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SOOKE

NEWS MIRROR COMMUNITY

All Sooke came out for the fair Benjamin Yong/Pirjo Raits photos

Popular local show a hit with holiday shoppers Clockwise on left, potter Vincent Fe with his wares at the All Sooke Arts & Crafts Fair held at the Sooke Community Hall over the weekend. Constance Isherwood, member of the Holy Trinity Church, holds up a mince meat pie. Bryon Hamber of the T’Sou-Ke Nation showed some of his carving at the show. HIs work has been seen at various art shows in Sooke. He shared a booth with Jeanette Lee Chief who did the beadwork. Bottom left, from left: Anita Glausch, David Platt, Kristen Joseph and Mary Ruff from the Sooke Options for Community Living Association Coastal Reflections adult day program manned the booth selling homemade pet toys and food.

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B2 • NEWS

WEDNESDAY, NOVEMBER 23, 2011 - SOOKE NEWS MIRROR

www.sookenewsmirror.com

LOOKING BACK A trip back through the Sooke News Mirror time machine... Nov. 24, 2010 — A green investment Last year, the field along Phillips road contained only a sign that asked “Interested in getting a plot?” Today, it has an irrigation system, fences, a shed and outhouse, a gazebo and even a fire pit thanks to the Sooke Region Food CHI Society. The society came about in 2008 as the result of a group of citizens who had been sharing pot luck suppers and spoke of local foods and ideas since 2007. With money from the Vancouver Island Health Authority, a part-time coordinator was hired to help develop and promote food security strategies and programs. A legion of volunteers also came on board to make sure all of the good ideas took hold. Nov. 22, 2006 — Warning bells result from survey Over a hundred students from elementary to high school level in Sooke took part in a psychology survey in September that showed some surprising results. Administered by Wayne Hammond, a Calgary-based clinical psychologist who has conducted similar surveys with over 80,000 students in across Canada, it was his first foray into B.C. The study dealt with things from how much TV they watch to how often they get drink alcohol. Results showed a relative acceptance of binge drinking among Sooke Youth. Hammond said it appeared the phenomenon was part of a wider culture, an overriding acceptance of alcohol use. Nov. 24, 1999 — Local school bus stops dangerous Local emergency response personnel fear school busses which stop on Sooke Road to unload children are a disaster waiting to happen. The busses have long been frustrating to motorists on the congested road who have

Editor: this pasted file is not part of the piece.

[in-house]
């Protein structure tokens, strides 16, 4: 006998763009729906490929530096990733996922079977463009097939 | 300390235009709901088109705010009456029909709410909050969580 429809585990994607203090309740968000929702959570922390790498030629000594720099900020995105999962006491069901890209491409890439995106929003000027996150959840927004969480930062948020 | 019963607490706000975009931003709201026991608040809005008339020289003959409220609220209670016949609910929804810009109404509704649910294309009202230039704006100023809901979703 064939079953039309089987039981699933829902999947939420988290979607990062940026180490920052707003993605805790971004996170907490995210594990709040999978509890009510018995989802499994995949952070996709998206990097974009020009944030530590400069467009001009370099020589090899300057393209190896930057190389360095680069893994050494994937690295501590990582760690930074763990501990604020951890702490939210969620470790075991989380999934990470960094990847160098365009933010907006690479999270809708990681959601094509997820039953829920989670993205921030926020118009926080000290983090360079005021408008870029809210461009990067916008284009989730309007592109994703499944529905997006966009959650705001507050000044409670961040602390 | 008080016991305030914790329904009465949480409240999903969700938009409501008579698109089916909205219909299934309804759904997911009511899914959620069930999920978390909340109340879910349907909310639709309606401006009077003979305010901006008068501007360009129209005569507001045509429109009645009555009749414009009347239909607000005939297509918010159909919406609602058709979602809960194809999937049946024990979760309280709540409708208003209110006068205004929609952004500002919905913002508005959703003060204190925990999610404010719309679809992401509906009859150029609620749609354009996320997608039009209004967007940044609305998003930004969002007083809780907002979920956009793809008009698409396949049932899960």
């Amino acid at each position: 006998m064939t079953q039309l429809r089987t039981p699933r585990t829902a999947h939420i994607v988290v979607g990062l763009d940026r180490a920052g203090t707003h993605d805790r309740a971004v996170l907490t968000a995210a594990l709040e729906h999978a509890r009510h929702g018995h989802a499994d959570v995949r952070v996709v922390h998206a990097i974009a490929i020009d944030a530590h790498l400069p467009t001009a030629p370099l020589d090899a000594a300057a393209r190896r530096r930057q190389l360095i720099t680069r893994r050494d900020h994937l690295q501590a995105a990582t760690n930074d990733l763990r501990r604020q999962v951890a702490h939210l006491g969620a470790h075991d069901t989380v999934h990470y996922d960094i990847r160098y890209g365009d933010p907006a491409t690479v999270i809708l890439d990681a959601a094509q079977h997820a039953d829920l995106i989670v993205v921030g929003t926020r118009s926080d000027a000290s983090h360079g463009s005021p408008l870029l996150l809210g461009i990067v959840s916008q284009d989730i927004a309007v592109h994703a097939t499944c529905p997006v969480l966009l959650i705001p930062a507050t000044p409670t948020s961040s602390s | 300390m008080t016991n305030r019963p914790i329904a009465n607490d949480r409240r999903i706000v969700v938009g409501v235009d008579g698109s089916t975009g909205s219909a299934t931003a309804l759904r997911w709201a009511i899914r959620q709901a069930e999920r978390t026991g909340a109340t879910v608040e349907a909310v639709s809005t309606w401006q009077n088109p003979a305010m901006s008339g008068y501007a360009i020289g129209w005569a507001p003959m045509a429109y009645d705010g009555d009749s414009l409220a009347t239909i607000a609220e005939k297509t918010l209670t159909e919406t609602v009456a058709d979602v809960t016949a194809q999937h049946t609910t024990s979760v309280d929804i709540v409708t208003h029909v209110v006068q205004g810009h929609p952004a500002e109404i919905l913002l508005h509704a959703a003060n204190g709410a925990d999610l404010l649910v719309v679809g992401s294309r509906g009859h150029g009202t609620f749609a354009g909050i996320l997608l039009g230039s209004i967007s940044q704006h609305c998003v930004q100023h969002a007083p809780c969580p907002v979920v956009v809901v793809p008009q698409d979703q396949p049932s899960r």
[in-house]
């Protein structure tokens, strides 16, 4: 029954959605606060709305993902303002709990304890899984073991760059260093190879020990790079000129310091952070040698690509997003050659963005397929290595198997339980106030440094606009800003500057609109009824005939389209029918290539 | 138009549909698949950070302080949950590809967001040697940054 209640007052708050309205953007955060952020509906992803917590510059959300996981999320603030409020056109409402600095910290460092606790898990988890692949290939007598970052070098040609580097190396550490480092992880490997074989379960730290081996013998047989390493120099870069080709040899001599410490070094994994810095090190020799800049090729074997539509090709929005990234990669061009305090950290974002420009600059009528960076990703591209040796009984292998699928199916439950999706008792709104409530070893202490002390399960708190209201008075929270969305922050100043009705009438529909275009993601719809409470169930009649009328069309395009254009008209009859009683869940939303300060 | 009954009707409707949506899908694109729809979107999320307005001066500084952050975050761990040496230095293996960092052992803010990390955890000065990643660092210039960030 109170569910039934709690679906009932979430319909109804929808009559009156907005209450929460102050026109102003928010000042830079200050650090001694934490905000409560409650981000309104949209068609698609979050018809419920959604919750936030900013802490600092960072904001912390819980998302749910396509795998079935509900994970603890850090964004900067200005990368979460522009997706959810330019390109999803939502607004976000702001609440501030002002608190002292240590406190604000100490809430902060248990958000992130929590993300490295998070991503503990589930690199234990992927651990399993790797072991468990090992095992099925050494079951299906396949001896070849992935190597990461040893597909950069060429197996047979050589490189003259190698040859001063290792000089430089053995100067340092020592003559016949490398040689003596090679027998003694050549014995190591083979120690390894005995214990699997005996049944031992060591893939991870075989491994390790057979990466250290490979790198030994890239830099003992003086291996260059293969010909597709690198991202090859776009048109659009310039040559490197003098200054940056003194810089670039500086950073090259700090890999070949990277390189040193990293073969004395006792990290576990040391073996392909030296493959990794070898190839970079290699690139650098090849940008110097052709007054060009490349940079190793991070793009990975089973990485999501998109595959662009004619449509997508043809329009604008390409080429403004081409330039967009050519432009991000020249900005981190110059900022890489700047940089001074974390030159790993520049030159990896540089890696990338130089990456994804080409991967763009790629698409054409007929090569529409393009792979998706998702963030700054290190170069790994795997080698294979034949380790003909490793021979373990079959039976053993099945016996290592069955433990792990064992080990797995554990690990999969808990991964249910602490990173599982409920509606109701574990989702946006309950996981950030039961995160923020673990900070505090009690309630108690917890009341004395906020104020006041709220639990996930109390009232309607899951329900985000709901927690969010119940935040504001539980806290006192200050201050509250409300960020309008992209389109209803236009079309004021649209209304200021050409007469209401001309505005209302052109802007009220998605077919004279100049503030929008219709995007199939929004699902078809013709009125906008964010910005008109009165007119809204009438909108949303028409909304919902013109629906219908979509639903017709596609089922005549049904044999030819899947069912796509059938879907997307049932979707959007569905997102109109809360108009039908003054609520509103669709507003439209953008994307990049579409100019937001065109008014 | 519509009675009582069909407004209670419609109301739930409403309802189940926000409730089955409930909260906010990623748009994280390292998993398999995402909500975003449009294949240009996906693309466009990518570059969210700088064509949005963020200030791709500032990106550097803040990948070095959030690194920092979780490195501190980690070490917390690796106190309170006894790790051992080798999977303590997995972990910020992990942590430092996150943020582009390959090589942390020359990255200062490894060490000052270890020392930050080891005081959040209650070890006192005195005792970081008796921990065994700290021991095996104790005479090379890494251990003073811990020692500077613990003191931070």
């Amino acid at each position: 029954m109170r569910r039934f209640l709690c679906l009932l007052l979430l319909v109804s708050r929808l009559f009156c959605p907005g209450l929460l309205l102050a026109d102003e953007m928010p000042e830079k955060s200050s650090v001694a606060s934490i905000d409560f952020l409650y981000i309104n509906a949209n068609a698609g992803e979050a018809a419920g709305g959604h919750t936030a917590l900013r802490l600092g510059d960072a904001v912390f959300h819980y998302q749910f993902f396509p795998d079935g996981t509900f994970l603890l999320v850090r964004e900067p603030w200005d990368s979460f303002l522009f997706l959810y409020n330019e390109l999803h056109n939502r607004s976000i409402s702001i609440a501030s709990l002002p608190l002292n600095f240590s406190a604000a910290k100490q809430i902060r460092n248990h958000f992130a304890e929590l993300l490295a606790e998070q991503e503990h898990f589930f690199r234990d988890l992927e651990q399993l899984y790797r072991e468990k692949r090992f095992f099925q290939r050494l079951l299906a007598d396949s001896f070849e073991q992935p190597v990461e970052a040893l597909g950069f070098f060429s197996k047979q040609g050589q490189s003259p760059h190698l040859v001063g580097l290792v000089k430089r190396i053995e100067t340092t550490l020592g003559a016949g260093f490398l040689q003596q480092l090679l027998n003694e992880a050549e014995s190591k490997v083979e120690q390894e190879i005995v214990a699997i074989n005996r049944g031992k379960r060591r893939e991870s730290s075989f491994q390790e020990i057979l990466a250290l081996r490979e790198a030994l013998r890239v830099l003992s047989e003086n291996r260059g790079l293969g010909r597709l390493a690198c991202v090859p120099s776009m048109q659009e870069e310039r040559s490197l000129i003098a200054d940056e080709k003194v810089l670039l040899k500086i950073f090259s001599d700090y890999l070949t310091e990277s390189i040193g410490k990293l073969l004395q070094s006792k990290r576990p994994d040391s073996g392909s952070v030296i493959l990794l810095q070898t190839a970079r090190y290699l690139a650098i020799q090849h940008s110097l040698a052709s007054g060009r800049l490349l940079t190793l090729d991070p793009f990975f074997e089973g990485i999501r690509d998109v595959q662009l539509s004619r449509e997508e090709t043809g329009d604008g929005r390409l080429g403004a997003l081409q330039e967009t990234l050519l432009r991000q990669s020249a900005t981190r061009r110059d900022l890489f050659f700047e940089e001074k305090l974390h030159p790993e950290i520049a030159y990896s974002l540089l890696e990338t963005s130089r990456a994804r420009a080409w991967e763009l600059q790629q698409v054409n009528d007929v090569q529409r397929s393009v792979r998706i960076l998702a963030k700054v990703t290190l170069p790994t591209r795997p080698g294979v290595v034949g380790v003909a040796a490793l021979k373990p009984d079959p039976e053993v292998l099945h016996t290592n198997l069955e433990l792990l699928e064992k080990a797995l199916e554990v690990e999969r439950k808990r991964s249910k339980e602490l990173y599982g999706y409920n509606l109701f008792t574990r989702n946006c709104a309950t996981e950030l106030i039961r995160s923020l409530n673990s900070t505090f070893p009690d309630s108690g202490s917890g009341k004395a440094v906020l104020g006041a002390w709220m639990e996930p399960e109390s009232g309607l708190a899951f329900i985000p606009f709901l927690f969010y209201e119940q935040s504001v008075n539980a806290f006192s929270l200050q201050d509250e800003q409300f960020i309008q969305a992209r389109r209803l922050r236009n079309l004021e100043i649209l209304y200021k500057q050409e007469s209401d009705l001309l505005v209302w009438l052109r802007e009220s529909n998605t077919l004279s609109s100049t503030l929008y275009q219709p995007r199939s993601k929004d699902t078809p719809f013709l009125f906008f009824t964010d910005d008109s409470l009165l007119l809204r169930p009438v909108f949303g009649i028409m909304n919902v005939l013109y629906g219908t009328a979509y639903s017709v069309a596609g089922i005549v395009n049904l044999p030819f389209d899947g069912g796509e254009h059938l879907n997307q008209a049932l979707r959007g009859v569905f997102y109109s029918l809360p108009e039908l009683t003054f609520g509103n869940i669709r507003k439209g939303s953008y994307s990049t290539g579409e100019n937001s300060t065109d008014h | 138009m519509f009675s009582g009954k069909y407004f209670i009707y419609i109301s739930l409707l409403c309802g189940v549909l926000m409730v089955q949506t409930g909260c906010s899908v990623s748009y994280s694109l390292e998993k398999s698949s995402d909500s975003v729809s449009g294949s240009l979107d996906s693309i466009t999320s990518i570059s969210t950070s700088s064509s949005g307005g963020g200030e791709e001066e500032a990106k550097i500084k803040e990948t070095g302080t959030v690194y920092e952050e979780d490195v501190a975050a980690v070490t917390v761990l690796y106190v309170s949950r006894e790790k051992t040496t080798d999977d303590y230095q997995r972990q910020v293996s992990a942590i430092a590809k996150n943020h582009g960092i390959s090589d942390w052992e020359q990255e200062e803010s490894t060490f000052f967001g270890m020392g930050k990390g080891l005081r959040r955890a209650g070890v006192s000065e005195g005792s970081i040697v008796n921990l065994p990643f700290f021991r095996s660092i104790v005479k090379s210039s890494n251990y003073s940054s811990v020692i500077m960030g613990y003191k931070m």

File photo

Kenny Rittaler, far right, accepts an award for Social Responsibility at the 2010 Chamber of Commerce Awards. On the left, Frederique Philip and Scott Gertsma. to wait while the students disembark. But while a few minutes delay for motorists is an inconvenience, the same wait for the fire and ambulance servicr could be a tragedy. “The ambulance can’t get by,” said ambulance driver Bob Hudson. “They’re tying up the traffic when they have a parking area at Sooke Elementary,” he said of a bus that stops in front of the school.

tation study suggested to serve the needs of an expanding community. The report was passed on to the Sooke Advisory Planning Commission at its meeting last week for comment. The report defined the Western Communities as View Royal, Colwood, Metchosin, Langford and Sooke. It predicted that in the next 20 years the population of the Western Communities would increase by 24 per cent, to 61,000, with a further increase to 71,790 by 2010 — a 46 per cent total increase over 1990.

Function is one thing. Performance another.

Nov. 27, 1996 — EMCS set to open This Thursday, the public is invited to the opening ceremonies of the new high school at 1 p.m. to celebrate the work of students, staff, administrators, the public and the government that made the $19.6 million project possible. Speeches during the ceremony will be related to the theme of coming together with speakers sharing stories. The event will feature the T’Sou-ke Nation Elders presenting the new school with a special hand-carved canoe and cedar totem pole, the work of Fred Peter and student carvers who spent a month ad a half this summer creating the design.

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Nov. 27, 1991 — Four laner in four years? By 1995, Could the preferred road route between Sooke and Victoria be an 80 km/h four-lane highway running along Sooke Road to Humpback and then along a realigned Humpback to the Trans-Canada Highway? That’s what a Western Communities transpor-